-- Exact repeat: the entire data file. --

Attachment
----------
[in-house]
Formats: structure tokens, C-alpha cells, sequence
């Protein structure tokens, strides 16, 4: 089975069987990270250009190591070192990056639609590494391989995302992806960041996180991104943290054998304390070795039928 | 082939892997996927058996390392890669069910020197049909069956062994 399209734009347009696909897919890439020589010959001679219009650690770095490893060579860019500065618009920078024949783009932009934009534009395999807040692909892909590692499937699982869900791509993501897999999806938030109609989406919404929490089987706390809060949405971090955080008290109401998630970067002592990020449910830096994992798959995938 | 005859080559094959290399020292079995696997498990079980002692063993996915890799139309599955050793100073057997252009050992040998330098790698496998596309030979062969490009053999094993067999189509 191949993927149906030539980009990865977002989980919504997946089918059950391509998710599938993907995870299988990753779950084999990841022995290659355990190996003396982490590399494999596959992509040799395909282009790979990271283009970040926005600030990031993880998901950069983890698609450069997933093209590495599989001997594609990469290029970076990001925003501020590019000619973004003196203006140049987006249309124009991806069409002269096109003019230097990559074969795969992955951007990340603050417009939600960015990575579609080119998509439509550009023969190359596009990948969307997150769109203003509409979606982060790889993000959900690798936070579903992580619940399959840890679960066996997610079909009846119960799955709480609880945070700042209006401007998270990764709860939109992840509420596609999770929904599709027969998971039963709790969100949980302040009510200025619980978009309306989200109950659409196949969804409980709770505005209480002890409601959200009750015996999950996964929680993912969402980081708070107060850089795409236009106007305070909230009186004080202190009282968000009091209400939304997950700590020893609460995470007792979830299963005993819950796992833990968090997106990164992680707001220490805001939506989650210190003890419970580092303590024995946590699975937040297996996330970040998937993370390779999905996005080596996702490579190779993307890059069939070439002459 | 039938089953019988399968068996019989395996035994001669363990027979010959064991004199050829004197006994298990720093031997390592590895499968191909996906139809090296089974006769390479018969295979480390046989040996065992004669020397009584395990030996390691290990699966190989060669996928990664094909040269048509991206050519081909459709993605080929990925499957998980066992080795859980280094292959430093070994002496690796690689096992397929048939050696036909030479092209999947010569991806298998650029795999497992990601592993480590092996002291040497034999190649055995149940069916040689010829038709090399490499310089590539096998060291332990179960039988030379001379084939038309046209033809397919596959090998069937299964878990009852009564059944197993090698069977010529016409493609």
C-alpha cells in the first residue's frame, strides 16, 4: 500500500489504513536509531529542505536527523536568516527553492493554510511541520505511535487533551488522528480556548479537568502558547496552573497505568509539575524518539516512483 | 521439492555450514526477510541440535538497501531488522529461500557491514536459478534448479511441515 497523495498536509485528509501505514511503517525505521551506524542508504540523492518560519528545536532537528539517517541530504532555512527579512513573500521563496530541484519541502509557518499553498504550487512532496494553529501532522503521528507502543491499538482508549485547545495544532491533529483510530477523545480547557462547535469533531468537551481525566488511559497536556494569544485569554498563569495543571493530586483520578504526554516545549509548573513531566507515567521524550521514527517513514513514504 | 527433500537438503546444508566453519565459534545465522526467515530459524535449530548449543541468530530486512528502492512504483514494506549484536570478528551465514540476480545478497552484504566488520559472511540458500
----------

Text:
[in-house]
Formats: structure tokens, C-alpha cells, sequence
């Protein structure tokens, strides 16, 4: 089975069987990270250009190591070192990056639609590494391989995302992806960041996180991104943290054998304390070795039928 | 082939892997996927058996390392890669069910020197049909069956062994 399209734009347009696909897919890439020589010959001679219009650690770095490893060579860019500065618009920078024949783009932009934009534009395999807040692909892909590692499937699982869900791509993501897999999806938030109609989406919404929490089987706390809060949405971090955080008290109401998630970067002592990020449910830096994992798959995938 | 005859080559094959290399020292079995696997498990079980002692063993996915890799139309599955050793100073057997252009050992040998330098790698496998596309030979062969490009053999094993067999189509 191949993927149906030539980009990865977002989980919504997946089918059950391509998710599938993907995870299988990753779950084999990841022995290659355990190996003396982490590399494999596959992509040799395909282009790979990271283009970040926005600030990031993880998901950069983890698609450069997933093209590495599989001997594609990469290029970076990001925003501020590019000619973004003196203006140049987006249309124009991806069409002269096109003019230097990559074969795969992955951007990340603050417009939600960015990575579609080119998509439509550009023969190359596009990948969307997150769109203003509409979606982060790889993000959900690798936070579903992580619940399959840890679960066996997610079909009846119960799955709480609880945070700042209006401007998270990764709860939109992840509420596609999770929904599709027969998971039963709790969100949980302040009510200025619980978009309306989200109950659409196949969804409980709770505005209480002890409601959200009750015996999950996964929680993912969402980081708070107060850089795409236009106007305070909230009186004080202190009282968000009091209400939304997950700590020893609460995470007792979830299963005993819950796992833990968090997106990164992680707001220490805001939506989650210190003890419970580092303590024995946590699975937040297996996330970040998937993370390779999905996005080596996702490579190779993307890059069939070439002459 | 039938089953019988399968068996019989395996035994001669363990027979010959064991004199050829004197006994298990720093031997390592590895499968191909996906139809090296089974006769390479018969295979480390046989040996065992004669020397009584395990030996390691290990699966190989060669996928990664094909040269048509991206050519081909459709993605080929990925499957998980066992080795859980280094292959430093070994002496690796690689096992397929048939050696036909030479092209999947010569991806298998650029795999497992990601592993480590092996002291040497034999190649055995149940069916040689010829038709090399490499310089590539096998060291332990179960039988030379001379084939038309046209033809397919596959090998069937299964878990009852009564059944197993090698069977010529016409493609």
C-alpha cells in the first residue's frame, strides 16, 4: 500500500489504513536509531529542505536527523536568516527553492493554510511541520505511535487533551488522528480556548479537568502558547496552573497505568509539575524518539516512483 | 521439492555450514526477510541440535538497501531488522529461500557491514536459478534448479511441515 497523495498536509485528509501505514511503517525505521551506524542508504540523492518560519528545536532537528539517517541530504532555512527579512513573500521563496530541484519541502509557518499553498504550487512532496494553529501532522503521528507502543491499538482508549485547545495544532491533529483510530477523545480547557462547535469533531468537551481525566488511559497536556494569544485569554498563569495543571493530586483520578504526554516545549509548573513531566507515567521524550521514527517513514513514504 | 527433500537438503546444508566453519565459534545465522526467515530459524535449530548449543541468530530486512528502492512504483514494506549484536570478528551465514540476480545478497552484504566488520559472511540458500